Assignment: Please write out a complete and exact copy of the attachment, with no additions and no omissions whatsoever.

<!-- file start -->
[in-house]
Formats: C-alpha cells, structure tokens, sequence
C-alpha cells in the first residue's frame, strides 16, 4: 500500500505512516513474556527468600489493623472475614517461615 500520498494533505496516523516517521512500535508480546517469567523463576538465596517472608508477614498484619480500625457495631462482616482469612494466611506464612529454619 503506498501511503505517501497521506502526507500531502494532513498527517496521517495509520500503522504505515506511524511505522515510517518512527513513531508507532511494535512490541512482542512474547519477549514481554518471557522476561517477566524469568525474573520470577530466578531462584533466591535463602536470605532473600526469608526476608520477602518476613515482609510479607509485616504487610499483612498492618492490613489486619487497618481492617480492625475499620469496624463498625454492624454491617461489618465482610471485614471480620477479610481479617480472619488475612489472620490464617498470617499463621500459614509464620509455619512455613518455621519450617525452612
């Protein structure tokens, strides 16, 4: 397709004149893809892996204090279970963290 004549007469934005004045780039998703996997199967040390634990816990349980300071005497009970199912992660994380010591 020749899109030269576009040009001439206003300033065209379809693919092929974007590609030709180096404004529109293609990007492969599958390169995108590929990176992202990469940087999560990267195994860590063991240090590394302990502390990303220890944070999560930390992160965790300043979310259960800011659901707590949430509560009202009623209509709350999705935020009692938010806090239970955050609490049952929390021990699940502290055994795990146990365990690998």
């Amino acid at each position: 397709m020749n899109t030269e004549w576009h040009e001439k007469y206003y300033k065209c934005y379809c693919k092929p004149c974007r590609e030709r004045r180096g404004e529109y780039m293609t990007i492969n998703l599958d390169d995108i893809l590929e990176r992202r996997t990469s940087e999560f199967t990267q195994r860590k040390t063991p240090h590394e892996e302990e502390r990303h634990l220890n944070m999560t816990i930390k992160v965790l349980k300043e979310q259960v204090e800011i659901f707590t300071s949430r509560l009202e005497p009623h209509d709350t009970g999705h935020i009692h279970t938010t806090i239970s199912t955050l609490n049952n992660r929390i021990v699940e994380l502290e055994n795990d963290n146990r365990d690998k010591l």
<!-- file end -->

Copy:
[in-house]
Formats: C-alpha cells, structure tokens, sequence
C-alpha cells in the first residue's frame, strides 16, 4: 500500500505512516513474556527468600489493623472475614517461615 500520498494533505496516523516517521512500535508480546517469567523463576538465596517472608508477614498484619480500625457495631462482616482469612494466611506464612529454619 503506498501511503505517501497521506502526507500531502494532513498527517496521517495509520500503522504505515506511524511505522515510517518512527513513531508507532511494535512490541512482542512474547519477549514481554518471557522476561517477566524469568525474573520470577530466578531462584533466591535463602536470605532473600526469608526476608520477602518476613515482609510479607509485616504487610499483612498492618492490613489486619487497618481492617480492625475499620469496624463498625454492624454491617461489618465482610471485614471480620477479610481479617480472619488475612489472620490464617498470617499463621500459614509464620509455619512455613518455621519450617525452612
């Protein structure tokens, strides 16, 4: 397709004149893809892996204090279970963290 004549007469934005004045780039998703996997199967040390634990816990349980300071005497009970199912992660994380010591 020749899109030269576009040009001439206003300033065209379809693919092929974007590609030709180096404004529109293609990007492969599958390169995108590929990176992202990469940087999560990267195994860590063991240090590394302990502390990303220890944070999560930390992160965790300043979310259960800011659901707590949430509560009202009623209509709350999705935020009692938010806090239970955050609490049952929390021990699940502290055994795990146990365990690998």
């Amino acid at each position: 397709m020749n899109t030269e004549w576009h040009e001439k007469y206003y300033k065209c934005y379809c693919k092929p004149c974007r590609e030709r004045r180096g404004e529109y780039m293609t990007i492969n998703l599958d390169d995108i893809l590929e990176r992202r996997t990469s940087e999560f199967t990267q195994r860590k040390t063991p240090h590394e892996e302990e502390r990303h634990l220890n944070m999560t816990i930390k992160v965790l349980k300043e979310q259960v204090e800011i659901f707590t300071s949430r509560l009202e005497p009623h209509d709350t009970g999705h935020i009692h279970t938010t806090i239970s199912t955050l609490n049952n992660r929390i021990v699940e994380l502290e055994n795990d963290n146990r365990d690998k010591l």